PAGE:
The UConn ice rink used to be open with bleachers outside ( and a fabulous ole’ warming shed with a huge open wood fireplace). Anyone who has ever been on the Storrs campus in winter knows “UConn” is aptly named, getting virtually as cold as the Yukon territory that borders Alaska. Nonetheless, there we were, watching a hockey game well after midnight in the frigid UConn air.  


A sweet memory that may make me shiver – but warms my heart. Those were the days !! 

Journalism Strong

Posted on January 21, 2021

By Jacqueline Bennett


A free press is at the heart of our democracy. No one goes into journalism expecting to win popularity contests or be cuddled by those whom we cover. Nonetheless, it has been tough to witness the treatment of fellow journalists over the past four years, especially the White House Press Corps as they endured lies being told about their work, being called names and even tossed out for doing their job – asking hard questions.


Through it all, they remained true to the guiding principles of the field – truth and accuracy. They did not back down. They kept asking their questions and reporting the facts. What people might not realize is how powerfully most reporters believe in the history of our nation, the Constitution and , oh yes , that beautiful First Amendment. Every day you do your job you are exercising the rights protected in that amendment.


Some days it is more prevalent than others and often risk is involved. I recall being a young reporter for the Manchester Herald in Connecticut when there was turmoil within the fire department in the town I covered. Those in charge were trying to cover up what was going on. I still remember what it felt like on a cold winter’s night to make a long climb up a stairway to where the department was attempting to hold an illegal closed meeting. I was the only reporter present that night; I opened the door, walked in and stood my ground -feeling a tremendous responsibility to get the truth out to the public. That is just one example of what I have encountered through my career, and one example of what journalists face even on the local level.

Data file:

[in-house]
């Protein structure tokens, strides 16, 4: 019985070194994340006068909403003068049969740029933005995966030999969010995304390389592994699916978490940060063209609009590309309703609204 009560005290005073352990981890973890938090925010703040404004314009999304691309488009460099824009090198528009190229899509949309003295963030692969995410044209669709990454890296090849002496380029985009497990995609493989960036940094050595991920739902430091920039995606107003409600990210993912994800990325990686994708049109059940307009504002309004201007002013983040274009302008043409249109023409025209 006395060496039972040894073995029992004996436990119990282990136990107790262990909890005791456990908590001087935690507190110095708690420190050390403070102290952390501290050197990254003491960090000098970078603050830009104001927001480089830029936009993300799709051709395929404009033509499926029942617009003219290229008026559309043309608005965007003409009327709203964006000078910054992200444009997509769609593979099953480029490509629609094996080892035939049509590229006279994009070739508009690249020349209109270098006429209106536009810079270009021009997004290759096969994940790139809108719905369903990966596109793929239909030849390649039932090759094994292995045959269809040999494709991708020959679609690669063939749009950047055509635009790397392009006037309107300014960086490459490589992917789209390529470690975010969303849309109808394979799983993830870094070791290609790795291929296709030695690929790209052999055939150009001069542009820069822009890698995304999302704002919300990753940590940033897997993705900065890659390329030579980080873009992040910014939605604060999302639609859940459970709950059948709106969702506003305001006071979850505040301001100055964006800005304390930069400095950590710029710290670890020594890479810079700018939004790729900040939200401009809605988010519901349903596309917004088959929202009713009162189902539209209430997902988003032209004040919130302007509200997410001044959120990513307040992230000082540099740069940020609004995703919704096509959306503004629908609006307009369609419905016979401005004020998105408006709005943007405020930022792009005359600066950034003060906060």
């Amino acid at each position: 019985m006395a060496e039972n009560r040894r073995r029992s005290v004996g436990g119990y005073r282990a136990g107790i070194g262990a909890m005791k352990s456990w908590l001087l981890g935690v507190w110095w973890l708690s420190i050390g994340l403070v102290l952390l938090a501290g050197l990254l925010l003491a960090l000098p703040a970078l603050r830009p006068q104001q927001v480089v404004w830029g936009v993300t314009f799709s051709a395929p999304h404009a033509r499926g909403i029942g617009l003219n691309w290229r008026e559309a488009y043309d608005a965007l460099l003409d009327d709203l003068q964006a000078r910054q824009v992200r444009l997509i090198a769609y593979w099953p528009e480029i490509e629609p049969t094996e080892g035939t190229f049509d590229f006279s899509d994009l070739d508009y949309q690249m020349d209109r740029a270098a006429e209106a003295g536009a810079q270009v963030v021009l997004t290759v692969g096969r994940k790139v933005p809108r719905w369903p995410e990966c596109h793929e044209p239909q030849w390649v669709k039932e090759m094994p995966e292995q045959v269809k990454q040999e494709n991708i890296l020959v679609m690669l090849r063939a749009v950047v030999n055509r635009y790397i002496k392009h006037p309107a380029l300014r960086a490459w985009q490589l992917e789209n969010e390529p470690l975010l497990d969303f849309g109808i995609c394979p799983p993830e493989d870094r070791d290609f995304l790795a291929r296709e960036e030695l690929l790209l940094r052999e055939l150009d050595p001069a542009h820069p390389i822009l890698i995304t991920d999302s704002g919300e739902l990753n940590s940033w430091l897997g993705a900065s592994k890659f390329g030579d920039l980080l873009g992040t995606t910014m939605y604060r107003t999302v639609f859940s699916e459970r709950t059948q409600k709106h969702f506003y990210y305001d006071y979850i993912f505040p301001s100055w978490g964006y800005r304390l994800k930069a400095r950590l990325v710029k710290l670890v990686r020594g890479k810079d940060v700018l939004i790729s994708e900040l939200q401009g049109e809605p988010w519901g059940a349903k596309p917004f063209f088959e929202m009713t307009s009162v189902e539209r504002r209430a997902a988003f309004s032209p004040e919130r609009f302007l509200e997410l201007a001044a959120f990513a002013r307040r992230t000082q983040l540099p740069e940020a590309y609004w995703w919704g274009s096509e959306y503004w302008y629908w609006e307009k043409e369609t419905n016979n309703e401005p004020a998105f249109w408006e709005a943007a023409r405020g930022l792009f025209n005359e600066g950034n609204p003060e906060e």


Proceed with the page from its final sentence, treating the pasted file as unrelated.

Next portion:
Despite the beating the field of journalism took over the last four years, thanks to the fortitude of courageous reporters, the effort to undermine the free press failed. I am so proud to say we in the United States are journalism strong.

Nantucket Blue Bouquet

Posted on January 6, 2021

Story & Photo By Jacqueline Bennett


You had me at ‘Nantucket’.


My affection for Cape Cod and the Islands – Martha’s Vineyard and Nantucket runs deep. So this lovely New Year’s gift of a Nantucket Blue Bouquet was quite wonderful.


Truth be told I had never before heard of a Nantucket Blue Bouquet but Nantucket Blue Hydrangeas are very popular. The bouquets come in various designs some are solid blue typically created with blue hydrangeas and blueberry chinoiseue, others are hydrangeas mixed with soft peach and white roses. Mine is a mix of the bright blue Nantucket hydrangeas, with oriental lilies, small white daisies, baby breath and greenery.